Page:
I wish the device had an OlfactorApp. It would emit a foul odor if the reader gets more than 500 words into a steaming pile of crap.

Until that time, I have to figure out how not to feel a certain level of commitment to a written piece.


p.s. I’ve found a dozen or more websites that deliver free eBook content. Well aware that the NYC Public Liberry, and the B&N website are not nearly the only portals to free reading pleasures. Just found it useful to limit the listing to those two in this post.

I have the Kindle, not the Nook, although the platform doesn’t matter. I read a lot, and find that I read more now that I have my Kindle. I also love and appreciate the seemingly unlimited resources for free books. I now have many more free titles on my Kindle than paid, although I will still opt for a paid title from a favored author.

This thread is interesting because I experience similar disappointment when a, usually free, book’s story falls flat on its face, is obviously derivative, is predictable after a chapter or so, and sometimes within the first few pages, or is simply poorly written. Now that I have access to an almost unlimited library of books, I find that although I have little patience for crap I, inexplicably, have even less patience for free crap.

I love my nook and am grateful for the nook tips from the OP. How did you find out about the NY Library? Do you have to be a citizen of NY state to do this?

thanks! :smiley:

My local library offers ebooks. You could check out an ebook and three weeks later it disappears off of your reader. It’s borrowing the file as opposed to getting it for life.

Some one told me how “free” ebooks would really only be the first 4/5ths of the book. You have to buy the ending. That would suck. Big time. Really BIG time.

My aunt was a voracious reader. She went to the library every week and swept the new books off of the shelf. I complained about good versus bad books. Her explanation was that since she turned 80, she would read 10 pages and then decide if it was worth continuing to read. If it didn’t pass, she had no qualms about closing the book. Plenty more where that came from. I used to be pretty adamant about reading cover to cover. Now, after about 10 pages, I think, “Would Aunty bother with this?” If not, I close it without a second thought.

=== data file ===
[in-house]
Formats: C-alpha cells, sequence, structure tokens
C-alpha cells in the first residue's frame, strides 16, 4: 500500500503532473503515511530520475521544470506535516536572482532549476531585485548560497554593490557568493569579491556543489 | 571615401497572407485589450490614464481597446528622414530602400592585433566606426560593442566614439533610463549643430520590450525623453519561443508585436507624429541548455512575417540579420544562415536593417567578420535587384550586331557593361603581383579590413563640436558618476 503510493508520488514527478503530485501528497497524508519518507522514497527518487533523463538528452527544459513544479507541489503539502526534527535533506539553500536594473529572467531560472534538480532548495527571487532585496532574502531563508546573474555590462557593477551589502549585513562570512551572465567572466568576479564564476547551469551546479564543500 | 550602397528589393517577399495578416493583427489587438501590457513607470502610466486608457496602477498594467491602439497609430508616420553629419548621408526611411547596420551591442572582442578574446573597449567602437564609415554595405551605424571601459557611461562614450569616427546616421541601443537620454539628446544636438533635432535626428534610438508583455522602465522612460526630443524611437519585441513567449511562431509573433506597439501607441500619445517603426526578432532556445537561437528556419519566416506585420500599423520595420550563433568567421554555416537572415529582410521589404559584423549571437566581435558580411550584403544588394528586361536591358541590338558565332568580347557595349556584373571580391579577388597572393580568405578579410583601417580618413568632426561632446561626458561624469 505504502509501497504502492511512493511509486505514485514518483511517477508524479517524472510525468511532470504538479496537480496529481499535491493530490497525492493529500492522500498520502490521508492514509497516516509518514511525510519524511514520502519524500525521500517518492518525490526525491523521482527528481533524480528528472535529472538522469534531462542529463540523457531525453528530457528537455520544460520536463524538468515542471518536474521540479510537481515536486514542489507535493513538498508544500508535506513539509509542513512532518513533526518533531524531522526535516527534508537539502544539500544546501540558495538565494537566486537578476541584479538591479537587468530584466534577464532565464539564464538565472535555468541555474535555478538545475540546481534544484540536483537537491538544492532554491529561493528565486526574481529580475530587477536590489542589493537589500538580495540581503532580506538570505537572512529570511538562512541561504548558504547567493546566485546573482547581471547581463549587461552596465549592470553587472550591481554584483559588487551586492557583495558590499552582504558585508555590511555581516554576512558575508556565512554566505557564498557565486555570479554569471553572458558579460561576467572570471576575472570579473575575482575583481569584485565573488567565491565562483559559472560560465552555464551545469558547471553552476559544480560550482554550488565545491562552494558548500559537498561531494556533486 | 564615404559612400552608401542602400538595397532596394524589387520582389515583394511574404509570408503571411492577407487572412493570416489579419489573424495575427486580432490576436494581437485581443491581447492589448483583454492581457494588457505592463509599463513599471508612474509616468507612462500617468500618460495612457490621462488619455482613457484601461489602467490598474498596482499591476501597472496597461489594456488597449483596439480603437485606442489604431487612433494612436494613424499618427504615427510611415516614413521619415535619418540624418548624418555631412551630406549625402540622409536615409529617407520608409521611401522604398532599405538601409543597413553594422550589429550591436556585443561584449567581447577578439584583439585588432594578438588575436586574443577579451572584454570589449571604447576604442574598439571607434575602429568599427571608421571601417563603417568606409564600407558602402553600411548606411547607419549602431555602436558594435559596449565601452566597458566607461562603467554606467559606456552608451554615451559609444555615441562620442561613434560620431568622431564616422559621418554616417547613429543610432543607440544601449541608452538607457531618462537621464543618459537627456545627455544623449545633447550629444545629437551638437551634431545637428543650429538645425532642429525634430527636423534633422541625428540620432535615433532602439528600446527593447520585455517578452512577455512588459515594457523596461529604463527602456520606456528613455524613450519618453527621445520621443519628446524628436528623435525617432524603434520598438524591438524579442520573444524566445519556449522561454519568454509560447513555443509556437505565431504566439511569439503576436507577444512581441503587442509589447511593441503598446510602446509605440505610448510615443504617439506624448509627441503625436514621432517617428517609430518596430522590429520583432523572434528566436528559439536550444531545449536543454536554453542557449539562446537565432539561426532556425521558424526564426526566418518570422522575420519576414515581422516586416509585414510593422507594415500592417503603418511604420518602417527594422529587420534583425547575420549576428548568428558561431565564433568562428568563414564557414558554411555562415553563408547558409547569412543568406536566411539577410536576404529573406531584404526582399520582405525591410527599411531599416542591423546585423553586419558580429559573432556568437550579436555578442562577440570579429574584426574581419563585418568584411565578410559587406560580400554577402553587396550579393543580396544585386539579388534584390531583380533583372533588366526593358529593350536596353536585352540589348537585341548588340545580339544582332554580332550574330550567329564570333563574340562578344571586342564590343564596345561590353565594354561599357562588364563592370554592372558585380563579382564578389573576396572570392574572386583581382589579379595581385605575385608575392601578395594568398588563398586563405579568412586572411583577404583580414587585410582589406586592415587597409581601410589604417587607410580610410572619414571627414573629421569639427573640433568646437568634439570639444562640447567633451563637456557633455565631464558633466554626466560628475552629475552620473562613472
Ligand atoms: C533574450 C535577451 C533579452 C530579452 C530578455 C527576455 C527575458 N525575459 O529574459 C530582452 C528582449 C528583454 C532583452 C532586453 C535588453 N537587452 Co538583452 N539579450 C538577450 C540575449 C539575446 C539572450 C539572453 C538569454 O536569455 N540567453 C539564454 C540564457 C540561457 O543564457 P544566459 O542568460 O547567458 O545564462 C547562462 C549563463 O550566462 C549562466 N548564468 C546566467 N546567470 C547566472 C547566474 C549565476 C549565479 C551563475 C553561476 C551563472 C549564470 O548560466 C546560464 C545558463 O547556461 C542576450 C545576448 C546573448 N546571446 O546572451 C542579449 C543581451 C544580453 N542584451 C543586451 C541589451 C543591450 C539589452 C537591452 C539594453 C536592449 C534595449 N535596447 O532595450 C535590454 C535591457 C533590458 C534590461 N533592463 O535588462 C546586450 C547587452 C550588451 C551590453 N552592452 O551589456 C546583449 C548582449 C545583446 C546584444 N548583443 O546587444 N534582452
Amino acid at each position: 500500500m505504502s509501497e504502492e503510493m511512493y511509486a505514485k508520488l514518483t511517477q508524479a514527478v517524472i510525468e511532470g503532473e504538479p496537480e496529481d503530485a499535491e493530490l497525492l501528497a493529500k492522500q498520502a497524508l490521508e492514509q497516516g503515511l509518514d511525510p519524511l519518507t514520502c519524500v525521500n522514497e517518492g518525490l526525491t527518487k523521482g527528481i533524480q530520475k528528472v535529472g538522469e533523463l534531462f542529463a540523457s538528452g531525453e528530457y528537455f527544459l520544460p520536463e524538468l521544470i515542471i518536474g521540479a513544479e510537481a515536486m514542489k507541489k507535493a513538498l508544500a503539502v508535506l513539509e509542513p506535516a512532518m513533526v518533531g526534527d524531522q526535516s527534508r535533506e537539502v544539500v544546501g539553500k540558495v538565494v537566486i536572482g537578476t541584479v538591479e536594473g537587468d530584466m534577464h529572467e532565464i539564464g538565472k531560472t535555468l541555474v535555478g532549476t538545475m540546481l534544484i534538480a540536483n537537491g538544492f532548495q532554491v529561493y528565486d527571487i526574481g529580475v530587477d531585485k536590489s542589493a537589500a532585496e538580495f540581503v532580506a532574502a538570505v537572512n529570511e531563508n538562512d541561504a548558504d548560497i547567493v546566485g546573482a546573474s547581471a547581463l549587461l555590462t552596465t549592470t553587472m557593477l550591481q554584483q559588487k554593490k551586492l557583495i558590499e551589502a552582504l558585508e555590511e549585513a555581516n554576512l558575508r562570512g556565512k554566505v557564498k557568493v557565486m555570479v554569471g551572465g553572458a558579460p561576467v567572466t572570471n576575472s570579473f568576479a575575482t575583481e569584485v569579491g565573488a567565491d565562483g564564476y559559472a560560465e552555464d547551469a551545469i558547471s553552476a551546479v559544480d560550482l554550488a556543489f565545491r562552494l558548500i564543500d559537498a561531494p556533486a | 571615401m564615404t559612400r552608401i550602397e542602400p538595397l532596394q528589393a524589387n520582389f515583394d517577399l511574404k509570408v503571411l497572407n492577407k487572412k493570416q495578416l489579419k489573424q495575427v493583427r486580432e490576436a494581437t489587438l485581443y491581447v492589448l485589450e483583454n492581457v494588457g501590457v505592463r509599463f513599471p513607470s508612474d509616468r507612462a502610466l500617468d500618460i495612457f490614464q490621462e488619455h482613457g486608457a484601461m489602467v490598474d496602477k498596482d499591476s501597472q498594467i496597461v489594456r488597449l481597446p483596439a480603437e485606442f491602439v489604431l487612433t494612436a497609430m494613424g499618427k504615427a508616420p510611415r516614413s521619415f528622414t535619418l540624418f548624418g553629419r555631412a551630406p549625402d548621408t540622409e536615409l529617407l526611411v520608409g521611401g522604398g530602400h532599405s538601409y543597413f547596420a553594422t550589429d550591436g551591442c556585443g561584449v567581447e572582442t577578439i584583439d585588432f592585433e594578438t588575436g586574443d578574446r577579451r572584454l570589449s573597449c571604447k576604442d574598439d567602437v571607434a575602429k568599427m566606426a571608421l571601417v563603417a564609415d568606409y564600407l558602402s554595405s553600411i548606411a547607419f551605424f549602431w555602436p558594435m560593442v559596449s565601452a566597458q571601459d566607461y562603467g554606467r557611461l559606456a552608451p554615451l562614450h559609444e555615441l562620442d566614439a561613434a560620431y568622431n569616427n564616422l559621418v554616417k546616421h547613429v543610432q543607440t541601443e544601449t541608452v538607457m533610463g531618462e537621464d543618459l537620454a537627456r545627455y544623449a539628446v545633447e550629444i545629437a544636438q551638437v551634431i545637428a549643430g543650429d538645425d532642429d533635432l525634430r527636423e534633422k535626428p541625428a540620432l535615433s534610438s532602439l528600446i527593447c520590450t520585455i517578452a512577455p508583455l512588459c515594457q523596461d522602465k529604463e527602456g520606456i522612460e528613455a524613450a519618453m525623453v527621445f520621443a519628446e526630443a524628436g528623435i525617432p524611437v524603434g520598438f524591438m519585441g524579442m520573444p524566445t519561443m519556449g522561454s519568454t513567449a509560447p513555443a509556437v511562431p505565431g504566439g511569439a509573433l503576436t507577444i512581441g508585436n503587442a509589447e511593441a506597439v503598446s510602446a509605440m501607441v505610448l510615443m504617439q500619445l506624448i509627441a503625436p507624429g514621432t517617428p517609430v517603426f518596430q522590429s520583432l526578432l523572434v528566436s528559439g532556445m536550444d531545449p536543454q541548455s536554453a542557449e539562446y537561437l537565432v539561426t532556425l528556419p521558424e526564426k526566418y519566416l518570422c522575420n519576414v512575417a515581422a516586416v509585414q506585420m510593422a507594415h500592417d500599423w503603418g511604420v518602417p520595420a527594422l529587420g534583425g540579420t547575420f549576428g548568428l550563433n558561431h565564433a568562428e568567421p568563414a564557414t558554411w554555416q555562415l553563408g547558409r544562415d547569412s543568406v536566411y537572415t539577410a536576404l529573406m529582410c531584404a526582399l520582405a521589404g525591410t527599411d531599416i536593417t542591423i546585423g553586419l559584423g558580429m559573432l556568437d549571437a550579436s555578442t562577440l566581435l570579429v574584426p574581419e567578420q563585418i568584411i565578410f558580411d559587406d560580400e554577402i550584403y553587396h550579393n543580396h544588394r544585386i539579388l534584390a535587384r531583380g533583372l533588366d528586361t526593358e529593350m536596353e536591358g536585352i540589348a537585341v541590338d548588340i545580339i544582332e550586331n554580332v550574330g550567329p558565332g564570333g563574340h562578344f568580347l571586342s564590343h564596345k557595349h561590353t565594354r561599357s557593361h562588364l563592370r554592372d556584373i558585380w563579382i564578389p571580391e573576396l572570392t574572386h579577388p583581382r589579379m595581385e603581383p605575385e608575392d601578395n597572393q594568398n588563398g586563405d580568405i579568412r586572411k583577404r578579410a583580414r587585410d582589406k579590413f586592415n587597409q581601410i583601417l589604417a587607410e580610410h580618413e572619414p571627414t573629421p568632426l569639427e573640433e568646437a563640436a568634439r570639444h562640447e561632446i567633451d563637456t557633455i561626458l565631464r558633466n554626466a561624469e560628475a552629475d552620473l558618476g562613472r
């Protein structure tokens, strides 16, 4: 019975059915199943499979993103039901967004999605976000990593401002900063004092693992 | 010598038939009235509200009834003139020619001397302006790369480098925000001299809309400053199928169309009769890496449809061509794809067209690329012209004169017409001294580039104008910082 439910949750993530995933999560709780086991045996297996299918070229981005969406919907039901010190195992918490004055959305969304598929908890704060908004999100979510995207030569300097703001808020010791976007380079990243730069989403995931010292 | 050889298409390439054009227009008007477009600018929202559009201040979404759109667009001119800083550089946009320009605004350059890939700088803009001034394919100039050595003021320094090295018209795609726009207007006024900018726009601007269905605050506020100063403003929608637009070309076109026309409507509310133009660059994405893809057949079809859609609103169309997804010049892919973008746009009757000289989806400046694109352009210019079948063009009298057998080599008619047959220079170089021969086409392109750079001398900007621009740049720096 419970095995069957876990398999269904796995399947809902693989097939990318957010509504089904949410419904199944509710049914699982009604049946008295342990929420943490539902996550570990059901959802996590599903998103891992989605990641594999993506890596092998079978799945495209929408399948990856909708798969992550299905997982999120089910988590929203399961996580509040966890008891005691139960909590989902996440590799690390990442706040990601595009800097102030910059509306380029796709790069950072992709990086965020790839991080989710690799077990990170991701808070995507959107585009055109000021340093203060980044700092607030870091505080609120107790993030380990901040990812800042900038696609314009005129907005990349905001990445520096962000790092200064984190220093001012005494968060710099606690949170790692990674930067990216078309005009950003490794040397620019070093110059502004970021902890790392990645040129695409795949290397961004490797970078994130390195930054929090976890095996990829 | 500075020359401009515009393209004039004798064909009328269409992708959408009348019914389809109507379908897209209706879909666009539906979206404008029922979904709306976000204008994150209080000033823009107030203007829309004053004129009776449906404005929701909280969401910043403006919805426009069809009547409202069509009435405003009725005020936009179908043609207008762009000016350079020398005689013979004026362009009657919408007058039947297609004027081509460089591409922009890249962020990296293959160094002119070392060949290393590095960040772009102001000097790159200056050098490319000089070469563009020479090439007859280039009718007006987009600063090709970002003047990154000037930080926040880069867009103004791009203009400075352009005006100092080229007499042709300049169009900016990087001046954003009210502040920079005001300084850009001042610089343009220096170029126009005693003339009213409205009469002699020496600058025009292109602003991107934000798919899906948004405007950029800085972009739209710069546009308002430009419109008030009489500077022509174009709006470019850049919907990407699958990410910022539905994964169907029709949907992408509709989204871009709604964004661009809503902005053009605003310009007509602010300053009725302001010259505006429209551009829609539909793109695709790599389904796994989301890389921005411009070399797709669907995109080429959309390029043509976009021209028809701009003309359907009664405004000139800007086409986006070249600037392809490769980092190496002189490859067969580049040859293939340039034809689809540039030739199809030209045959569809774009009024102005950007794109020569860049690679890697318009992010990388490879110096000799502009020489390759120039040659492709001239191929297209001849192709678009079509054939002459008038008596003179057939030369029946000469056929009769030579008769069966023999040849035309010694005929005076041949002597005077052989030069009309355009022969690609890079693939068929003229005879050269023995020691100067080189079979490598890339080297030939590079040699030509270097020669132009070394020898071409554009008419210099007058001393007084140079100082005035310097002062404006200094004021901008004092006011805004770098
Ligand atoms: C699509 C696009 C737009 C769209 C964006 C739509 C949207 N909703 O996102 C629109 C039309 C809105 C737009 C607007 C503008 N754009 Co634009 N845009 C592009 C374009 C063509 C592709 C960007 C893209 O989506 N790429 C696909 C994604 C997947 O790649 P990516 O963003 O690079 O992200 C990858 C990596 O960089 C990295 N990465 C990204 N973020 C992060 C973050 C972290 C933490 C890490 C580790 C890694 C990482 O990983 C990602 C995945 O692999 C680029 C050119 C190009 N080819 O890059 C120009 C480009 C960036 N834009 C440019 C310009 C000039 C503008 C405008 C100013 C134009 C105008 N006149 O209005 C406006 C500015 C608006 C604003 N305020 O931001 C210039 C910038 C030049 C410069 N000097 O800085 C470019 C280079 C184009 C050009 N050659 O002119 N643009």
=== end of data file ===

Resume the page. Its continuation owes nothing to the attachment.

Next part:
I would assume so, though in poking around their website I didn’t find rules pertaining to residence in NYC as a requirement. Perhaps I missed it.

Mom is a voracious reader as well. She’s good for a small pile of books every week from the local library- always has been. I come by the delightful obsession honestly.

Now you make me wish I’d gotten a Nook instead of a Kindle. I’m not used to paying for books, or paying very little, and with the Kindle I find that the books I’m interested in reading come at a price. I generally err on the side of caution and don’t buy the book because I don’t want to spend $10 on something that might not be that interesting. Also, I generally donate “real” books I’ve purchased to my local library’s used book store, which is generally where I bought the books for a dollar or two in the first place, so I feel like I’m recycling and ensuring a supply of reading material will always be available. With the Kindle, I obviously can’t do that.